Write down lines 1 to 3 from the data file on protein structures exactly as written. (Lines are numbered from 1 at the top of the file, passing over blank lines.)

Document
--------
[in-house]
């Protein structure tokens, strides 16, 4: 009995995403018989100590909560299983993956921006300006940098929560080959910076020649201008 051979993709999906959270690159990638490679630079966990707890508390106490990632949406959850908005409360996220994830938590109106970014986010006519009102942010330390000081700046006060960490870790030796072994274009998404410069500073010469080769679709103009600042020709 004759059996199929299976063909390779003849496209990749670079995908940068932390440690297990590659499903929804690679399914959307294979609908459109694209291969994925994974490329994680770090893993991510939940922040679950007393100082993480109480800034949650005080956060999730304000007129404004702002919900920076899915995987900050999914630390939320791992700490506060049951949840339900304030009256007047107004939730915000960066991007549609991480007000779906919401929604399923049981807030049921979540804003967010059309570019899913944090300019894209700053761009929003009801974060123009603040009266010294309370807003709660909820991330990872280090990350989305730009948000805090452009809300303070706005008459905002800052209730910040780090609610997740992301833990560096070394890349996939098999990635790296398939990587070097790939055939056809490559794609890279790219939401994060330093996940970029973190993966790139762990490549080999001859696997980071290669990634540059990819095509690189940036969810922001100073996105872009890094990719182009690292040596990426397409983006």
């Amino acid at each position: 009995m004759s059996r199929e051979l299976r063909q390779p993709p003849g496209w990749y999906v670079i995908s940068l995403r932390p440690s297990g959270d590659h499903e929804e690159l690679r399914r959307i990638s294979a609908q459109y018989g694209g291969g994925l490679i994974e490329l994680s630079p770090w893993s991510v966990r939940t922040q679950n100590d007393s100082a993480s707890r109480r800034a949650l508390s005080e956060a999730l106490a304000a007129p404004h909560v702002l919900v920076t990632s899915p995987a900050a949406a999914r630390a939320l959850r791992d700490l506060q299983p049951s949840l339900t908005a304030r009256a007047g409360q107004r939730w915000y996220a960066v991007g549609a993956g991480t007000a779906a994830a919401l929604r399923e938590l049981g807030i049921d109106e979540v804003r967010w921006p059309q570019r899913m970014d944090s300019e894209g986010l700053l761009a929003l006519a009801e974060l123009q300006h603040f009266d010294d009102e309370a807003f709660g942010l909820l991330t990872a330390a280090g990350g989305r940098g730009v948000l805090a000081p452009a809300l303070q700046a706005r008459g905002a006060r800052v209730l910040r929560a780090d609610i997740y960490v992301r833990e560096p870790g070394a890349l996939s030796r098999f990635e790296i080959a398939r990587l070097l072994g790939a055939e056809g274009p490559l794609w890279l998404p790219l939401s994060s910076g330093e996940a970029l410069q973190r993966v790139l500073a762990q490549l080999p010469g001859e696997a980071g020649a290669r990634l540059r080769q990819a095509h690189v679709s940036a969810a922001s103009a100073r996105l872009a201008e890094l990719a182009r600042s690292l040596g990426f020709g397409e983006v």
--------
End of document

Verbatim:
[in-house]
């Protein structure tokens, strides 16, 4: 009995995403018989100590909560299983993956921006300006940098929560080959910076020649201008 051979993709999906959270690159990638490679630079966990707890508390106490990632949406959850908005409360996220994830938590109106970014986010006519009102942010330390000081700046006060960490870790030796072994274009998404410069500073010469080769679709103009600042020709 004759059996199929299976063909390779003849496209990749670079995908940068932390440690297990590659499903929804690679399914959307294979609908459109694209291969994925994974490329994680770090893993991510939940922040679950007393100082993480109480800034949650005080956060999730304000007129404004702002919900920076899915995987900050999914630390939320791992700490506060049951949840339900304030009256007047107004939730915000960066991007549609991480007000779906919401929604399923049981807030049921979540804003967010059309570019899913944090300019894209700053761009929003009801974060123009603040009266010294309370807003709660909820991330990872280090990350989305730009948000805090452009809300303070706005008459905002800052209730910040780090609610997740992301833990560096070394890349996939098999990635790296398939990587070097790939055939056809490559794609890279790219939401994060330093996940970029973190993966790139762990490549080999001859696997980071290669990634540059990819095509690189940036969810922001100073996105872009890094990719182009690292040596990426397409983006």
């Amino acid at each position: 009995m004759s059996r199929e051979l299976r063909q390779p993709p003849g496209w990749y999906v670079i995908s940068l995403r932390p440690s297990g959270d590659h499903e929804e690159l690679r399914r959307i990638s294979a609908q459109y018989g694209g291969g994925l490679i994974e490329l994680s630079p770090w893993s991510v966990r939940t922040q679950n100590d007393s100082a993480s707890r109480r800034a949650l508390s005080e956060a999730l106490a304000a007129p404004h909560v702002l919900v920076t990632s899915p995987a900050a949406a999914r630390a939320l959850r791992d700490l506060q299983p049951s949840l339900t908005a304030r009256a007047g409360q107004r939730w915000y996220a960066v991007g549609a993956g991480t007000a779906a994830a919401l929604r399923e938590l049981g807030i049921d109106e979540v804003r967010w921006p059309q570019r899913m970014d944090s300019e894209g986010l700053l761009a929003l006519a009801e974060l123009q300006h603040f009266d010294d009102e309370a807003f709660g942010l909820l991330t990872a330390a280090g990350g989305r940098g730009v948000l805090a000081p452009a809300l303070q700046a706005r008459g905002a006060r800052v209730l910040r929560a780090d609610i997740y960490v992301r833990e560096p870790g070394a890349l996939s030796r098999f990635e790296i080959a398939r990587l070097l072994g790939a055939e056809g274009p490559l794609w890279l998404p790219l939401s994060s910076g330093e996940a970029l410069q973190r993966v790139l500073a762990q490549l080999p010469g001859e696997a980071g020649a290669r990634l540059r080769q990819a095509h690189v679709s940036a969810a922001s103009a100073r996105l872009a201008e890094l990719a182009r600042s690292l040596g990426f020709g397409e983006v």